1. #1
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    Default Juniors, Explorers, Rookies, and the diffrences between

    Please forgive my ignorance with this, but I hear all these diffrent types of crew members. I understand that Explorers are affiliated with a BSA type group. So, what is a Junior Fire Fighter exactly?

    It sounds as there are many more people involved in the FD then the guys who drive the red trucks and get in the hot stuff. I want to become a FF, but im working on my EMT/Paramedic first. Im 23, so I think im out of the junior FF range, but is there something for me to do a the FD? I would be happy to help the guys clean and such, in return for hanging out with them, and learning, mabye running a couple calls.

    So is there something like this for older people, or just kids (no offence intended to younger members, yall know much more then me).

    Thanks for the info, and again, forgive my ignorance, I just realized that FF/EMS was what I am supposed to do with my life.

    Russ

  2. #2
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    Hi Russ.........well mostly it goes like this .......but it certainly will differ through the great land of ours but 'round here Explorers are sponsored by the BSA. For places that have non sanctioned programs they are sometimes refered to as juniors. Cadets may also be in this category or they may be the offical name for porbationary FF who are on the job awaiting completion of said period.
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  3. #3
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    Most Explorer programs are through the Boy Scouts and follow their guidelines, and they exist in both the fire and police departments. However, I've heard of a few departments changing over to non-BSA sanctioned programs because they don't agree with the BSA's politics. Explorers generally participate in both department-wide and special training activities to learn about the police/fire service, may participate in ride-alongs (depending on the department) and assist with non-emergency duties.

    Junior FF programs, so far as I understand it, operate in a similar fashion but are department-specific programs. We don't have any such programs in our area that I'm aware of.

    In our department, Trainees are the first level of official involvement with the department. Typically, we have individuals come as guests for 3 to 6 months to learn about the department and watch, but not participate, in drills (except occasionally as a patient in an EMS drill). They're then given an application, and if they pass the background check and physical/psych evaluations, they're made a Trainee. Trainees participate in training and routine maintenance, and may respond to the station during calls. They generally don't respond to the scene, but may assist with non-emergency duties (rolling hose, staffing the EOC, filling SCBA bottles, etc.)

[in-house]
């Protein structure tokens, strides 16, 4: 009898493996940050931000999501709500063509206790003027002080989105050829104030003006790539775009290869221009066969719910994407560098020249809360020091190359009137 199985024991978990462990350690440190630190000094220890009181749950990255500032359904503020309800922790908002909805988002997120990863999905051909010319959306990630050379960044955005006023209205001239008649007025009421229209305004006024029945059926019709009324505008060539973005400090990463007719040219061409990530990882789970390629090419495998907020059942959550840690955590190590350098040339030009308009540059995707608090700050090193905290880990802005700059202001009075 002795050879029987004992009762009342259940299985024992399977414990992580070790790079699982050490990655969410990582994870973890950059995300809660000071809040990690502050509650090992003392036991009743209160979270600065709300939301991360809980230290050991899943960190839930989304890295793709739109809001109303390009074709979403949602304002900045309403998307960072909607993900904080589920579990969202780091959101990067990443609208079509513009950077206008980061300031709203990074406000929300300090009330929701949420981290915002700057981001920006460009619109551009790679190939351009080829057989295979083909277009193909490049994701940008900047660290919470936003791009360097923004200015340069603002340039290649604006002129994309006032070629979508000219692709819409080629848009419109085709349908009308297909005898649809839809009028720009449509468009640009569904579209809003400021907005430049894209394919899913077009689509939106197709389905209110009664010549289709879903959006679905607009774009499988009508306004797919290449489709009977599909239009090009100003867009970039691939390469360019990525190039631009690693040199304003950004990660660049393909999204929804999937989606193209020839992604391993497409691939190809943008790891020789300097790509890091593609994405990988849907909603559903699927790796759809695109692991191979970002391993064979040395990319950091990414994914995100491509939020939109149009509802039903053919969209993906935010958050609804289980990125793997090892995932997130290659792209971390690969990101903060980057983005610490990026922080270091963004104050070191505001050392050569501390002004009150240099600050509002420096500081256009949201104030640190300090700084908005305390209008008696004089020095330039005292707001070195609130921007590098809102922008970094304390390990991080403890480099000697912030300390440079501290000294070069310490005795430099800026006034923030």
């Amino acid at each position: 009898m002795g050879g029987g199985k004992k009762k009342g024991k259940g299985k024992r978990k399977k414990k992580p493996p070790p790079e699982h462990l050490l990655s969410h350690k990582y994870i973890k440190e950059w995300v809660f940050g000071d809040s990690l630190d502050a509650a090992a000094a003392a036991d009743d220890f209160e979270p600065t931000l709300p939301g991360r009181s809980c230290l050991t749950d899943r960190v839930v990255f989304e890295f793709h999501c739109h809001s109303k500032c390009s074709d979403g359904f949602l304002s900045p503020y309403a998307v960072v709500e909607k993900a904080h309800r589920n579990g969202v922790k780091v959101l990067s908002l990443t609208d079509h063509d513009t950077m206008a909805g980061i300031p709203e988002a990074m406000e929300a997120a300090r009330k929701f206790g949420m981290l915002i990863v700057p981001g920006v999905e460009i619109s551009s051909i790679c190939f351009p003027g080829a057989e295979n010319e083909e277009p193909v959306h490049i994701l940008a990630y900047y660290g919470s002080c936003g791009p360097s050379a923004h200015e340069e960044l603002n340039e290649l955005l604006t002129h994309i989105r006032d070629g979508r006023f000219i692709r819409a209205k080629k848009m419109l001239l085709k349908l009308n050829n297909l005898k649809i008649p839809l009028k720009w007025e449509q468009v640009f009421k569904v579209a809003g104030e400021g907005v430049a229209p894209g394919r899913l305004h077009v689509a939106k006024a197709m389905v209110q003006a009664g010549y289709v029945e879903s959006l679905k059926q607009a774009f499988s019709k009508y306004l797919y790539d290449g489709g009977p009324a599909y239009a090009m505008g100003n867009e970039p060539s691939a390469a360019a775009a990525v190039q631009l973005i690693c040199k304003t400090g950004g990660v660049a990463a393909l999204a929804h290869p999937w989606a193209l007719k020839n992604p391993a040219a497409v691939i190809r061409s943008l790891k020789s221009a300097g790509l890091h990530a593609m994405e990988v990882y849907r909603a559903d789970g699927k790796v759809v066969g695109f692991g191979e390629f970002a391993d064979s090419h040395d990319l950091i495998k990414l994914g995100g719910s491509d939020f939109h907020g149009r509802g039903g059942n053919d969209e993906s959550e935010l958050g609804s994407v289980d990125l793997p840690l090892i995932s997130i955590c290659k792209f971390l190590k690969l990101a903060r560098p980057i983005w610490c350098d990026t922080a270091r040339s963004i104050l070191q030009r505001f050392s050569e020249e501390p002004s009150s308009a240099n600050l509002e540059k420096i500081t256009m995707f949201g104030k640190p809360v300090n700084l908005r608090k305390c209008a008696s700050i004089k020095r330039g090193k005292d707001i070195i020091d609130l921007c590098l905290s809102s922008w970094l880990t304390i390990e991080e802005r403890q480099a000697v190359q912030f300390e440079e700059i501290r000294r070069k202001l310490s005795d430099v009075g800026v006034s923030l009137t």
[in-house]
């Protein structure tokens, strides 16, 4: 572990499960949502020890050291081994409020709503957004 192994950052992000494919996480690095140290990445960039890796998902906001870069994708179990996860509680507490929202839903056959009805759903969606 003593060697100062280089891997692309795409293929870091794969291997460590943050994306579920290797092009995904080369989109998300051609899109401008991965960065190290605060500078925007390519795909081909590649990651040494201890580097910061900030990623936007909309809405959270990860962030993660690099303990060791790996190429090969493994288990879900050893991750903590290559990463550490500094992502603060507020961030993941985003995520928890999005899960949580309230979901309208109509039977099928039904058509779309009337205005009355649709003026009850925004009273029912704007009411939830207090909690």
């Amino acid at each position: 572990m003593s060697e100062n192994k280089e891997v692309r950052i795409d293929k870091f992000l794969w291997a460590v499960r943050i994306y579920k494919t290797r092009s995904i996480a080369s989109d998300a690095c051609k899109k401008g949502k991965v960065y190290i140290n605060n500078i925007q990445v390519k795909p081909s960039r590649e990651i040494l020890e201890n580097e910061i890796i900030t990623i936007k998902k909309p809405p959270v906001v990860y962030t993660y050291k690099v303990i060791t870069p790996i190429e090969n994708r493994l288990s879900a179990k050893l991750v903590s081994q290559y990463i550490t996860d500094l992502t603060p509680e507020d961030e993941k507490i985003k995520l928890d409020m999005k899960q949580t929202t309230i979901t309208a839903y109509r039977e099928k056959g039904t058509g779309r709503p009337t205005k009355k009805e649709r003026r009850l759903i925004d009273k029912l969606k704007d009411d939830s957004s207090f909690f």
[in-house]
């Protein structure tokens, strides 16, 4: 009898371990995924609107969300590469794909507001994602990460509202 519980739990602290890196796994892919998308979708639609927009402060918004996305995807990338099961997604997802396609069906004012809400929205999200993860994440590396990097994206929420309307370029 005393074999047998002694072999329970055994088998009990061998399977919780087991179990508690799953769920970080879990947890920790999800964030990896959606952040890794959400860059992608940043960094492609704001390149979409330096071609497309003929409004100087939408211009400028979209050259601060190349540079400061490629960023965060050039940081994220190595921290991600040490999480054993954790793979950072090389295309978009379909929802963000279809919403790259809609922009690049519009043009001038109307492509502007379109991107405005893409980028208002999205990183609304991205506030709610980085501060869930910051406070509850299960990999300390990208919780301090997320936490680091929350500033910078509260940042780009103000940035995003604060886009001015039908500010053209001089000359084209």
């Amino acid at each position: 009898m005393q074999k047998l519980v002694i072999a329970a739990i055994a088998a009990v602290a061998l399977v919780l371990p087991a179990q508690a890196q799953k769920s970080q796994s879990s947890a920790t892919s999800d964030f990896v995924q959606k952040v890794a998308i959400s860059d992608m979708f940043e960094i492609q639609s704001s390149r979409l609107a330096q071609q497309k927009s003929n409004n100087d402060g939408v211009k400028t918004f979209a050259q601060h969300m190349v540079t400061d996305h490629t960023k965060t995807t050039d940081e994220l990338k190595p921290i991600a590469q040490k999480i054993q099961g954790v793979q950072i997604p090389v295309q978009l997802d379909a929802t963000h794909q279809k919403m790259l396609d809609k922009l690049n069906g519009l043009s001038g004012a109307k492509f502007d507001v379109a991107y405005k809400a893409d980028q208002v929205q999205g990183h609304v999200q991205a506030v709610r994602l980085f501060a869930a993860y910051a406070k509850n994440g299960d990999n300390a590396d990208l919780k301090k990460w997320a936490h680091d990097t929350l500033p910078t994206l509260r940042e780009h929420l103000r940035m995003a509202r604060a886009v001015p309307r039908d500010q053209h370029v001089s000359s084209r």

After 3-6 months as a Trainee and if their Captain recommends them, they're eligible for a vote by the membership to be moved up as a Probationary FF.
    Chris Gaylord
    Emergency Planner / Fire Captain, UC Santa Cruz FD

  4. #4
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    Thanks guys. Thinking about this has opened another question in my head. What would be the best way to go about obtaining my career goal of Fire Fighter. Where I live it is mostly city FD's. I was considering getting my FF1 cert on my own, then trying to get hired. Would it be better to approach a FD and try to "hang" out with them and eventually get into some training? Should I find a close by Volunteer FD to sign up with and serve with them while getting trained? Do you have to live close to Volie Departments, I think the closest ones are about 30 mins away. I am allready an EMT-B, and have plans of starting Paramedic school in the near future, but if I can get some experience, at least ride along experience, I think that would be great before starting medic. It would also give me a foot up on FF.

    So, whats a 23 year old EMT to do? Suggestions for getting into the Fire Service? I appreciate it, this is something that I am dying to do, but am not sure the best way to go about it.

    Thanksa again all,
    Russ

  5. #5
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    I was considering getting my FF1 cert on my own, then trying to get hired. Would it be better to approach a FD and try to "hang" out with them and eventually get into some training? Should I find a close by Volunteer FD to sign up with and serve with them while getting trained?